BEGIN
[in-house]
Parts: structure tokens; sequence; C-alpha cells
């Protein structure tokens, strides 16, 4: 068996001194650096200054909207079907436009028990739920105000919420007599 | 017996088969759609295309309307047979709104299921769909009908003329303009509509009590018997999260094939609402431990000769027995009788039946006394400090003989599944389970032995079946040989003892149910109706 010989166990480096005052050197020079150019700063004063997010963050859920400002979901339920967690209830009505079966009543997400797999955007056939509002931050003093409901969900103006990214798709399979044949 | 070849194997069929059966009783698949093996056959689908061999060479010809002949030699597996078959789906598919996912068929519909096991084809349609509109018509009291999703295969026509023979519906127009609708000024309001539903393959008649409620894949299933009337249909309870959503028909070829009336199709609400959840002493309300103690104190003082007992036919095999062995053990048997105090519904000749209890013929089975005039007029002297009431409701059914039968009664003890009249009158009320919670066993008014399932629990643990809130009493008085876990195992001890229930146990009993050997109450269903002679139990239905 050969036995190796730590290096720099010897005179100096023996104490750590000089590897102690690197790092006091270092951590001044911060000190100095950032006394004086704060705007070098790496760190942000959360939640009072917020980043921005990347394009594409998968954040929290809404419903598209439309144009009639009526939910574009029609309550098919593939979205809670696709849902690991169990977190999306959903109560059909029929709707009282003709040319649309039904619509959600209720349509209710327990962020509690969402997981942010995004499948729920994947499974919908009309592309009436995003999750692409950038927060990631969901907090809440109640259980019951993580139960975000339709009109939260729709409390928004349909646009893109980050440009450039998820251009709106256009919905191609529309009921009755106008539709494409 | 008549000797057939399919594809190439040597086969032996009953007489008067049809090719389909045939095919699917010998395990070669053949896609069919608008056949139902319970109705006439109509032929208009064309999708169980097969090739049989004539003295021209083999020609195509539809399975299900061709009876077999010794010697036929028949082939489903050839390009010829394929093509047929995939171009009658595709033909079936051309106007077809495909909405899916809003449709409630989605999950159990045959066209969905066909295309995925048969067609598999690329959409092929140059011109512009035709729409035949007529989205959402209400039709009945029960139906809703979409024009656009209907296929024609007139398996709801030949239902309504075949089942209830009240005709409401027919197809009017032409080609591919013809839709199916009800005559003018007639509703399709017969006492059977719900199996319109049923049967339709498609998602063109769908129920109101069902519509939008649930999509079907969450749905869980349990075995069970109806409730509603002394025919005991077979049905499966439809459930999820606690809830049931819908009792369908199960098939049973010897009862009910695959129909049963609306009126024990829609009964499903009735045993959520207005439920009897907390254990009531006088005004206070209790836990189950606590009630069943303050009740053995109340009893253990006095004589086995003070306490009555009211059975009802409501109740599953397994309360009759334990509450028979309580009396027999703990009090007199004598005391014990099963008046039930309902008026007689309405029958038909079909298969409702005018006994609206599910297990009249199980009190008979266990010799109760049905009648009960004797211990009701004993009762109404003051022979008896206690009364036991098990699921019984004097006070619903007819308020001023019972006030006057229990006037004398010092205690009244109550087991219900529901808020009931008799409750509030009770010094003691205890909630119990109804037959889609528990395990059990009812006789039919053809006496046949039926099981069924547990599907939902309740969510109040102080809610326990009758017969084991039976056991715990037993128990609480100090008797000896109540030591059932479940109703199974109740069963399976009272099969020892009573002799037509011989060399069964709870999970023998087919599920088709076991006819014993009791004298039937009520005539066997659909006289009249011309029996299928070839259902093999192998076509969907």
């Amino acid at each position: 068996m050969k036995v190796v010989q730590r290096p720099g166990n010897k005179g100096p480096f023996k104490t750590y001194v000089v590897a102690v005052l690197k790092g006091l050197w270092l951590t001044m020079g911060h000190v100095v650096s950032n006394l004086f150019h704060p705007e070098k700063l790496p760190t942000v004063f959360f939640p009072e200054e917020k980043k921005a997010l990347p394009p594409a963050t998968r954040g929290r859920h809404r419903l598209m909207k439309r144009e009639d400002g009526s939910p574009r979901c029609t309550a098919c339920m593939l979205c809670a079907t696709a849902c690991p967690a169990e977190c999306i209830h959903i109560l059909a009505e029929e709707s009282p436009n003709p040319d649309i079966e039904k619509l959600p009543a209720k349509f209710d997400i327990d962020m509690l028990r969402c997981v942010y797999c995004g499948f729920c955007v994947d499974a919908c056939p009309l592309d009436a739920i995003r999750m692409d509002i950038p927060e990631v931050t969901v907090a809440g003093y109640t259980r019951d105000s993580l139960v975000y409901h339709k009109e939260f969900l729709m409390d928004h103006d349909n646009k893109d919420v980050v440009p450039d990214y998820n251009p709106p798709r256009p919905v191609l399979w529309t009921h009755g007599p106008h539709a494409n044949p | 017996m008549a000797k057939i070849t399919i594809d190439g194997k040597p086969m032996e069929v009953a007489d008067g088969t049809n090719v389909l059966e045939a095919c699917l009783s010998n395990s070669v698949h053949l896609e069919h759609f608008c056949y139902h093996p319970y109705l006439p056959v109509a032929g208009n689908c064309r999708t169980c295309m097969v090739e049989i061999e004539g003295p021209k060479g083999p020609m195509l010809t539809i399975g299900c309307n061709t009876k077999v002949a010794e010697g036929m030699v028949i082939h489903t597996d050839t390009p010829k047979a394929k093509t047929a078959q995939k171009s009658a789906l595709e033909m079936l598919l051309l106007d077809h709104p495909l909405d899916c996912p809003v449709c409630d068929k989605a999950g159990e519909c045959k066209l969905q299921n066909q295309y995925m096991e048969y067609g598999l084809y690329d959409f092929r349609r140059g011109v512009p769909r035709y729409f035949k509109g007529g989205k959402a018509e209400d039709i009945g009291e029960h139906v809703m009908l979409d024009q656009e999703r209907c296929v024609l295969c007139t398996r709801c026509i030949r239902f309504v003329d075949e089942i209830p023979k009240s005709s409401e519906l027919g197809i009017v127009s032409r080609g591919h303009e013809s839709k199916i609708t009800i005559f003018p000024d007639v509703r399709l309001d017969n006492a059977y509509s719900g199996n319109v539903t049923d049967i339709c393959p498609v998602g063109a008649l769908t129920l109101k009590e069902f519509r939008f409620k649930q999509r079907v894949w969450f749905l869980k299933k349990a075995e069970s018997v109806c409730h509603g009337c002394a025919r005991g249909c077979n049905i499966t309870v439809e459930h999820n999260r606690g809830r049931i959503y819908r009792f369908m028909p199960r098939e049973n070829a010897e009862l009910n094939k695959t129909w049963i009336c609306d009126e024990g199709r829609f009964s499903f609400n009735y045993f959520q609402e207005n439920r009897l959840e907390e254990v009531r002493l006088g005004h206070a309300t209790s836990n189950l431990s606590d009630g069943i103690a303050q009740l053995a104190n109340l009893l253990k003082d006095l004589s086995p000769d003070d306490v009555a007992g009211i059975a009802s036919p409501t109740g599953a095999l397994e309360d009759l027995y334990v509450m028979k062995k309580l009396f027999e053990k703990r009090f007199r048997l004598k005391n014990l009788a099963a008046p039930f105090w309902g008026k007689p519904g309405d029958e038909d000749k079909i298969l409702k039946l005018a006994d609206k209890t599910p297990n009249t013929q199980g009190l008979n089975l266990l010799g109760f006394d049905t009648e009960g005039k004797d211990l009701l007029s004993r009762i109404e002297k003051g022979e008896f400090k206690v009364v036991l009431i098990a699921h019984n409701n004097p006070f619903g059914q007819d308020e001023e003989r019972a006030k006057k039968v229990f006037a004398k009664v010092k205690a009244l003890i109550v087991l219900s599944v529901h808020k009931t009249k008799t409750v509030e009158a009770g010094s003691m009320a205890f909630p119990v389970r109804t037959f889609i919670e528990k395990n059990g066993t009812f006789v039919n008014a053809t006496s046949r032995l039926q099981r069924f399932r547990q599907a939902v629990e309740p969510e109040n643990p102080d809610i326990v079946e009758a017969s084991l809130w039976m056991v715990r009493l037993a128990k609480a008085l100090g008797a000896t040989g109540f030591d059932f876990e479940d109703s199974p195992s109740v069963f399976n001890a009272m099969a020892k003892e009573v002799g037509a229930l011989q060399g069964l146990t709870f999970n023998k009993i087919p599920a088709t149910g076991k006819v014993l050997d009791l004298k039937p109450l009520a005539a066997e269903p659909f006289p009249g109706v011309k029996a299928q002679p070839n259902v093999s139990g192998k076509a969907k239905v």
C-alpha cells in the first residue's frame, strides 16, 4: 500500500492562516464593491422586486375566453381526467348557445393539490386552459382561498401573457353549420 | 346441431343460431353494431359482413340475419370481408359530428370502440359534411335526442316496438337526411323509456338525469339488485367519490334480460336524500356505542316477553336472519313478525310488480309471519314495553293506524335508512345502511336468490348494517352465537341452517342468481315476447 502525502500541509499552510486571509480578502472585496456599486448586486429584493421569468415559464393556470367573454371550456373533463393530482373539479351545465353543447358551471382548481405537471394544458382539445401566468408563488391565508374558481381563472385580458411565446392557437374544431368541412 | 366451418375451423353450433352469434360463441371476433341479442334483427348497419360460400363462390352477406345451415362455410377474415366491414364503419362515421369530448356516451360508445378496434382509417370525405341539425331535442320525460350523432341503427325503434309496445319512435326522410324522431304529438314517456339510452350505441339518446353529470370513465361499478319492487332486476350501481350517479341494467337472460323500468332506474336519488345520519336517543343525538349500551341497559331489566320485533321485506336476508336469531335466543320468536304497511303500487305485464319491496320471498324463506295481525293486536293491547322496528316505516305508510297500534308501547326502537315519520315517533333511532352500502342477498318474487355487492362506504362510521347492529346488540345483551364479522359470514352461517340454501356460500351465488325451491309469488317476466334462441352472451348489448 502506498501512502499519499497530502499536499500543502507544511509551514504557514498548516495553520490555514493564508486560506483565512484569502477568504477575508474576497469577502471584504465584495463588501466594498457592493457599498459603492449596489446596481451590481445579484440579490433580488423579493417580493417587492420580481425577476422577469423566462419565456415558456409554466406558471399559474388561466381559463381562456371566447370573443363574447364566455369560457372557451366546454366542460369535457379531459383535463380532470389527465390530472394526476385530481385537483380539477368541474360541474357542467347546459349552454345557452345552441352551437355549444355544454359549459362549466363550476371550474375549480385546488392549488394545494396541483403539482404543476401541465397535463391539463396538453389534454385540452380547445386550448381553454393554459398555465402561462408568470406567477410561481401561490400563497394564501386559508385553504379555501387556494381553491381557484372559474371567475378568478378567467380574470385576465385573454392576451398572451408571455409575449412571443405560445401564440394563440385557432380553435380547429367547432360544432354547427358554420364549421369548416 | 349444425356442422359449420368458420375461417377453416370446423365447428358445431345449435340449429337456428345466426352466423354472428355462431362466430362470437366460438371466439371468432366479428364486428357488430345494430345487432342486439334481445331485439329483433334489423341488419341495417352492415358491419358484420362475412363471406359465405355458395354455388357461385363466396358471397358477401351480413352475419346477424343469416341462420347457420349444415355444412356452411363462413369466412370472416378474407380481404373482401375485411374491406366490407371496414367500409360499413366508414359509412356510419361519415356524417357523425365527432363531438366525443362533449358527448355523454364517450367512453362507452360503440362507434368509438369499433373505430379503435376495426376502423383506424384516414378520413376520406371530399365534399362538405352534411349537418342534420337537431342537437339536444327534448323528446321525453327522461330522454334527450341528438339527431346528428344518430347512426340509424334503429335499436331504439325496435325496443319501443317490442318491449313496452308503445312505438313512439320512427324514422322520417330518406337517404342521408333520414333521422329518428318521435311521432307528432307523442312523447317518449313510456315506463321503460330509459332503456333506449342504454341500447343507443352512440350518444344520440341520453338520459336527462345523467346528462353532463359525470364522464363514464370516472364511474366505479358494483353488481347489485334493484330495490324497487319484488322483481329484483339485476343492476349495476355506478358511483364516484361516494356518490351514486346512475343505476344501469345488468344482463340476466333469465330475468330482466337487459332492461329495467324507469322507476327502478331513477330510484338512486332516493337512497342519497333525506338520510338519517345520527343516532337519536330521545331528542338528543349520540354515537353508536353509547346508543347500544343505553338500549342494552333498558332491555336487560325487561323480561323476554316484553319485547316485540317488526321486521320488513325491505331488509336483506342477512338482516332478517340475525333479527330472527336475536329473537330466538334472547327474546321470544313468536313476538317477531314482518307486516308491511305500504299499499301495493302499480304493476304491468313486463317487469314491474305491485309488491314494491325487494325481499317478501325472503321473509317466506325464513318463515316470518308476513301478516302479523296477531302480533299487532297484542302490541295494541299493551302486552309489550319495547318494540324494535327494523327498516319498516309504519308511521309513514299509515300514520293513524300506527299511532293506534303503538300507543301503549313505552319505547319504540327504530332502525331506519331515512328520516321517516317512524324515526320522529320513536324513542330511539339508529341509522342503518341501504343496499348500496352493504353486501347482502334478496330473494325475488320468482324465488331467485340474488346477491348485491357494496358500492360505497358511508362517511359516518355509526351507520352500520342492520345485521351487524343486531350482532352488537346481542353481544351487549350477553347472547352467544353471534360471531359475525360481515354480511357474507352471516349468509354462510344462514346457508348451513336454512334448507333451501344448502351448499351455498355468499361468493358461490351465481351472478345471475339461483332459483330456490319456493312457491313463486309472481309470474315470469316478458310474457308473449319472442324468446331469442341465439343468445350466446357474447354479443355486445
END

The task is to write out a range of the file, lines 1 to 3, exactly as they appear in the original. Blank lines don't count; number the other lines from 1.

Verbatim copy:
[in-house]
Parts: structure tokens; sequence; C-alpha cells
């Protein structure tokens, strides 16, 4: 068996001194650096200054909207079907436009028990739920105000919420007599 | 017996088969759609295309309307047979709104299921769909009908003329303009509509009590018997999260094939609402431990000769027995009788039946006394400090003989599944389970032995079946040989003892149910109706 010989166990480096005052050197020079150019700063004063997010963050859920400002979901339920967690209830009505079966009543997400797999955007056939509002931050003093409901969900103006990214798709399979044949 | 070849194997069929059966009783698949093996056959689908061999060479010809002949030699597996078959789906598919996912068929519909096991084809349609509109018509009291999703295969026509023979519906127009609708000024309001539903393959008649409620894949299933009337249909309870959503028909070829009336199709609400959840002493309300103690104190003082007992036919095999062995053990048997105090519904000749209890013929089975005039007029002297009431409701059914039968009664003890009249009158009320919670066993008014399932629990643990809130009493008085876990195992001890229930146990009993050997109450269903002679139990239905 050969036995190796730590290096720099010897005179100096023996104490750590000089590897102690690197790092006091270092951590001044911060000190100095950032006394004086704060705007070098790496760190942000959360939640009072917020980043921005990347394009594409998968954040929290809404419903598209439309144009009639009526939910574009029609309550098919593939979205809670696709849902690991169990977190999306959903109560059909029929709707009282003709040319649309039904619509959600209720349509209710327990962020509690969402997981942010995004499948729920994947499974919908009309592309009436995003999750692409950038927060990631969901907090809440109640259980019951993580139960975000339709009109939260729709409390928004349909646009893109980050440009450039998820251009709106256009919905191609529309009921009755106008539709494409 | 008549000797057939399919594809190439040597086969032996009953007489008067049809090719389909045939095919699917010998395990070669053949896609069919608008056949139902319970109705006439109509032929208009064309999708169980097969090739049989004539003295021209083999020609195509539809399975299900061709009876077999010794010697036929028949082939489903050839390009010829394929093509047929995939171009009658595709033909079936051309106007077809495909909405899916809003449709409630989605999950159990045959066209969905066909295309995925048969067609598999690329959409092929140059011109512009035709729409035949007529989205959402209400039709009945029960139906809703979409024009656009209907296929024609007139398996709801030949239902309504075949089942209830009240005709409401027919197809009017032409080609591919013809839709199916009800005559003018007639509703399709017969006492059977719900199996319109049923049967339709498609998602063109769908129920109101069902519509939008649930999509079907969450749905869980349990075995069970109806409730509603002394025919005991077979049905499966439809459930999820606690809830049931819908009792369908199960098939049973010897009862009910695959129909049963609306009126024990829609009964499903009735045993959520207005439920009897907390254990009531006088005004206070209790836990189950606590009630069943303050009740053995109340009893253990006095004589086995003070306490009555009211059975009802409501109740599953397994309360009759334990509450028979309580009396027999703990009090007199004598005391014990099963008046039930309902008026007689309405029958038909079909298969409702005018006994609206599910297990009249199980009190008979266990010799109760049905009648009960004797211990009701004993009762109404003051022979008896206690009364036991098990699921019984004097006070619903007819308020001023019972006030006057229990006037004398010092205690009244109550087991219900529901808020009931008799409750509030009770010094003691205890909630119990109804037959889609528990395990059990009812006789039919053809006496046949039926099981069924547990599907939902309740969510109040102080809610326990009758017969084991039976056991715990037993128990609480100090008797000896109540030591059932479940109703199974109740069963399976009272099969020892009573002799037509011989060399069964709870999970023998087919599920088709076991006819014993009791004298039937009520005539066997659909006289009249011309029996299928070839259902093999192998076509969907």